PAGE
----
A new look for Landscape
The Landscape Institute has revealed a new look for its journal Landscape, writes Tim Coleman, creative director of the publisher Darkhorse Design. These include a new typeface and masthead. I thought it would be useful to explain how we arrived at this approach.
We work closely with the LI’s Editorial Advisory Panel. We also look carefully at the results of the LI’s communications surveys which are conducted each year. Since that survey gave us very positive results, you might wonder why we wanted to make changes, but in fact the results allowed us to see which areas readers were connecting with, and so it helped us to evolve the design.
Since we inherited the original design in the summer of 2012 we have worked hard to improve both the editorial content and the design, but we now felt it was time to take all the feedback and put it together in a way we felt would have an improved overall impact.
The changes themselves are more of a refresh than an actual redesign, thanks in part to the introduction of a new headline font and an adjusted grid system that allows the same level of content but with more breathing space. Although some of the changes are subtle, the way each page works has been rethought, restructured, and, in particular, de-cluttered and simplified.
The process was very organic. Most of the look and feel results from the new grid and typeface. We started from a basic grid and built in the details and touches of interest.
We ran a design workshop at the January editorial advisory panel meeting and the feedback from that helped us to develop our preferred route.
Our aim was to make the design more contemporary and more elegant, starting with the front cover. We have replaced the old masthead with a design that is both contemporary and more elegant. We hope that this new approach provides a better environment in which to display the cover story and photograph.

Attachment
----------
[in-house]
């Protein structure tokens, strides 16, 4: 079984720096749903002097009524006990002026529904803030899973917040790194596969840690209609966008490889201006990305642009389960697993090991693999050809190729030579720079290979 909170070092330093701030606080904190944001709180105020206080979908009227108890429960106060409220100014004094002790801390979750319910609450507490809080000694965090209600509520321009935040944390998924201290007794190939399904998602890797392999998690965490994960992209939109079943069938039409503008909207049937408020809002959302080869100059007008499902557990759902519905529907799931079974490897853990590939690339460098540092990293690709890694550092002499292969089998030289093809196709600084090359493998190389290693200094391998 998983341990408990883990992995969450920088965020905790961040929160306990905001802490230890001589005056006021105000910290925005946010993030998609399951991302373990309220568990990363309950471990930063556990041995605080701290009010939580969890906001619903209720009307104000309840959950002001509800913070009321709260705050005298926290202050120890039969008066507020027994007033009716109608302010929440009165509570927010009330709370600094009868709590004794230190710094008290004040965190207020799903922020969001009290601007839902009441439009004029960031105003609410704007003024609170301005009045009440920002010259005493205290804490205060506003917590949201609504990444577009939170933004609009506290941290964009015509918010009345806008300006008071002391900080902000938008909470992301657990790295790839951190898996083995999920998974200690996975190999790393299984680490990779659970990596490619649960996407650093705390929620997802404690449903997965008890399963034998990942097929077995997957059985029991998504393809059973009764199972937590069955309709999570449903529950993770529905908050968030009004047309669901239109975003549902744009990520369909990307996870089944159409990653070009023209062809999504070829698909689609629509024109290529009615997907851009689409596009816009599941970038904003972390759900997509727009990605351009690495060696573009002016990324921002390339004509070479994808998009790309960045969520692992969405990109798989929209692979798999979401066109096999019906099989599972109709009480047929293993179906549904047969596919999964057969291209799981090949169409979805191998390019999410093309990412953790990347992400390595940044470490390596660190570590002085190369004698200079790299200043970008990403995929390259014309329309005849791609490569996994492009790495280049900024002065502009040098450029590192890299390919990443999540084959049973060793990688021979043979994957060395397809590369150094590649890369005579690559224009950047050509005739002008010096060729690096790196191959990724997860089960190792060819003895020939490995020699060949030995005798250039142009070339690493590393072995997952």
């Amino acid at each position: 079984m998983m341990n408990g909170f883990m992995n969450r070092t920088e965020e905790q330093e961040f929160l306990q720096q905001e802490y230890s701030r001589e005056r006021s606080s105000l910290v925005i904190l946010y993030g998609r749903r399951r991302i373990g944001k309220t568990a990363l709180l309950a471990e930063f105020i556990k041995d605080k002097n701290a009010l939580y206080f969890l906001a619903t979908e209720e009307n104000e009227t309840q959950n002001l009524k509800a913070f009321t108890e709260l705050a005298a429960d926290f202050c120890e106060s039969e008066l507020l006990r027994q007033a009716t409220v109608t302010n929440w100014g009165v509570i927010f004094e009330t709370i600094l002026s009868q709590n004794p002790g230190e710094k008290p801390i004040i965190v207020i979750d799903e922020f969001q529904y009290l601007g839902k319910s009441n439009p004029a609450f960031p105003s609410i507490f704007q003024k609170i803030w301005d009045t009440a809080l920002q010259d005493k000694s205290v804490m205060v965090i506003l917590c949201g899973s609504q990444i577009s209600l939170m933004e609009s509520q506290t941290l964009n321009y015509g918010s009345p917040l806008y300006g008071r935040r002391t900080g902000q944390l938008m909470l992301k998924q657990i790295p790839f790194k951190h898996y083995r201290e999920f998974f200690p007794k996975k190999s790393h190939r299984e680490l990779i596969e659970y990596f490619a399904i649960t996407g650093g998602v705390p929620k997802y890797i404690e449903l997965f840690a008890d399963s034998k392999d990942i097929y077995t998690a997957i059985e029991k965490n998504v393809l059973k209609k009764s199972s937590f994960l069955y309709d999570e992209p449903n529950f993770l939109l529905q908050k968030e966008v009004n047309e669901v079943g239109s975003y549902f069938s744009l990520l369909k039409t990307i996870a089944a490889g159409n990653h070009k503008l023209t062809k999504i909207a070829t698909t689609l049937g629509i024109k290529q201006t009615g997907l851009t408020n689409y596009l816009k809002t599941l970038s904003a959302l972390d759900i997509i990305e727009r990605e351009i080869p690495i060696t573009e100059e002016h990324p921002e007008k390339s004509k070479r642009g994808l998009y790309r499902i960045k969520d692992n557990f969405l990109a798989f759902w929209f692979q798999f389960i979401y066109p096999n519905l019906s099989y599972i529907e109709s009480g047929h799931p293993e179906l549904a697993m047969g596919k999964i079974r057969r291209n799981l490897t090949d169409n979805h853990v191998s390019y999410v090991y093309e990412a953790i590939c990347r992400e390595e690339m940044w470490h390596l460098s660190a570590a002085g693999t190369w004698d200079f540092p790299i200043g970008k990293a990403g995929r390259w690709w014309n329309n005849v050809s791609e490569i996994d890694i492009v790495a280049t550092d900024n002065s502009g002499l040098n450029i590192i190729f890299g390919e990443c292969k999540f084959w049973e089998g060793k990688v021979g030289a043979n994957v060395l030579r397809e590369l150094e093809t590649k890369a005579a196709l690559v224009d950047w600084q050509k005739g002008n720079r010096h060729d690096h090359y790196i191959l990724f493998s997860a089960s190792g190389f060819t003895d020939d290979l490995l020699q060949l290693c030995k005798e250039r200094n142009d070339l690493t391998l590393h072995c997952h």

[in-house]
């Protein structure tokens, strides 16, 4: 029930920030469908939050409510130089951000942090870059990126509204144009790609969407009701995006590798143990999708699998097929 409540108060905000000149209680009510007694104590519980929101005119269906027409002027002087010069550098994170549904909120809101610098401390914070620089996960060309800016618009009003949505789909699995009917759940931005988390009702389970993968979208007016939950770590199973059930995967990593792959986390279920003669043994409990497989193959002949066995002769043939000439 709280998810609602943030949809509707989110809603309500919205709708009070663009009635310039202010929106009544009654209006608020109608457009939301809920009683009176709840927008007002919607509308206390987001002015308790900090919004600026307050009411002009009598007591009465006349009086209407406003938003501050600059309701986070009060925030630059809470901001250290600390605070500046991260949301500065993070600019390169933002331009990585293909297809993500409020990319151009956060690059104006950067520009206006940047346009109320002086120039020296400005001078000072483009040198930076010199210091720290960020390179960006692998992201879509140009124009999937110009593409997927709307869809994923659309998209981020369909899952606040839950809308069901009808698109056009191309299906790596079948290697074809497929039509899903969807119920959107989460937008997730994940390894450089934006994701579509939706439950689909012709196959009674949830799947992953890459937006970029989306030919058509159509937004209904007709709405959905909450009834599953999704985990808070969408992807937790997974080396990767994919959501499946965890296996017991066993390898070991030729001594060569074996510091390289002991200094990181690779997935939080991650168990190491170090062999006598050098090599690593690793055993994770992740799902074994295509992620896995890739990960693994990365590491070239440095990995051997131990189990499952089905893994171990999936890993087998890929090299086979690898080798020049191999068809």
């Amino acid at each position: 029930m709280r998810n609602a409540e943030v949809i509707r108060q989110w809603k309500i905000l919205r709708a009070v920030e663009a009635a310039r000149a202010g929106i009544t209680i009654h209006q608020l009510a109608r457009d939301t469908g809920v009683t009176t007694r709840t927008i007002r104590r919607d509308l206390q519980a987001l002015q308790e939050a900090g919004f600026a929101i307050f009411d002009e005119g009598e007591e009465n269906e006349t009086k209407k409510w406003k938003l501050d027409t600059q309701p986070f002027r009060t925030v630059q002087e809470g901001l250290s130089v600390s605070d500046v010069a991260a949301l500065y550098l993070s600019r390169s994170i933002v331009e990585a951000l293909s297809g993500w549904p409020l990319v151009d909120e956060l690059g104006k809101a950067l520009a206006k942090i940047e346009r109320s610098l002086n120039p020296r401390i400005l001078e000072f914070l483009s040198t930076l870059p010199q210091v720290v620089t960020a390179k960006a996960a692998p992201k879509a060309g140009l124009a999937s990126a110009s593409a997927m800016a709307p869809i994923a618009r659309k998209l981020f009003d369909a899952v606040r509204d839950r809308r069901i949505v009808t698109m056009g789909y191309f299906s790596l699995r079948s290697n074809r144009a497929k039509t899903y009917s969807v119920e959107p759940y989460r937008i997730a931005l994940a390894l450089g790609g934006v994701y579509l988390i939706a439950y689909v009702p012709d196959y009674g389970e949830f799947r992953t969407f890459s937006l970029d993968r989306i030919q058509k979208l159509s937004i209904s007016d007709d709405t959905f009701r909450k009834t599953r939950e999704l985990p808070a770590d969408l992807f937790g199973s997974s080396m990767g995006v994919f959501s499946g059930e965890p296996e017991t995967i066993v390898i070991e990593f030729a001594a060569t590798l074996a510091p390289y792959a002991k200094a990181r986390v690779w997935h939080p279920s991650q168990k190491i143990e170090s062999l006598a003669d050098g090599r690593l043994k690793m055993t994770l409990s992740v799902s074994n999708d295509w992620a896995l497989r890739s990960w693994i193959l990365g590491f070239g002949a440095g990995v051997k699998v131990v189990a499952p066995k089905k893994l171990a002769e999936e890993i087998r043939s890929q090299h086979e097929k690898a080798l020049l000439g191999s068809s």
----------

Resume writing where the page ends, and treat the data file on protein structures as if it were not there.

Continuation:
We introduced a new font, Serifa, because we wanted a more obvious bridge with the Landscape Institute’s brand identity since it uses Serifa on all its publications. Although the Journal has its own look and feel, the use of Serifa creates a needed thread of design continuity. Running it across the cover allows what is a fairly long name to be prominent and unapologetic, without it getting in the way.
This holistic approach to the type and layout means that all the sections of the Journal have a clear visual link with one another .
We also worked hard to deliver the right production finish, and the new off-set paper, an uncoated sheet with excellent opacity and surface smoothness, complements the Journal’s new look. We wanted to deliver a confident and coherent design that reflected the exciting developments and status of the Institute.
We were keen to strip out the clutter, to simplify the colour palette, to have more deliberate and rational use of colour, photographs and graphics. A problem can arise when everything is shouting, as some of the pages used to do, nothing actually stands out. By having cleaner simplified pages you can choose to put emphasis on something much more effectively, it can be more subtly done and have more impact. Although this is a re-fresh rather than a redesign, we hope it feels like something very new. I hope you like it.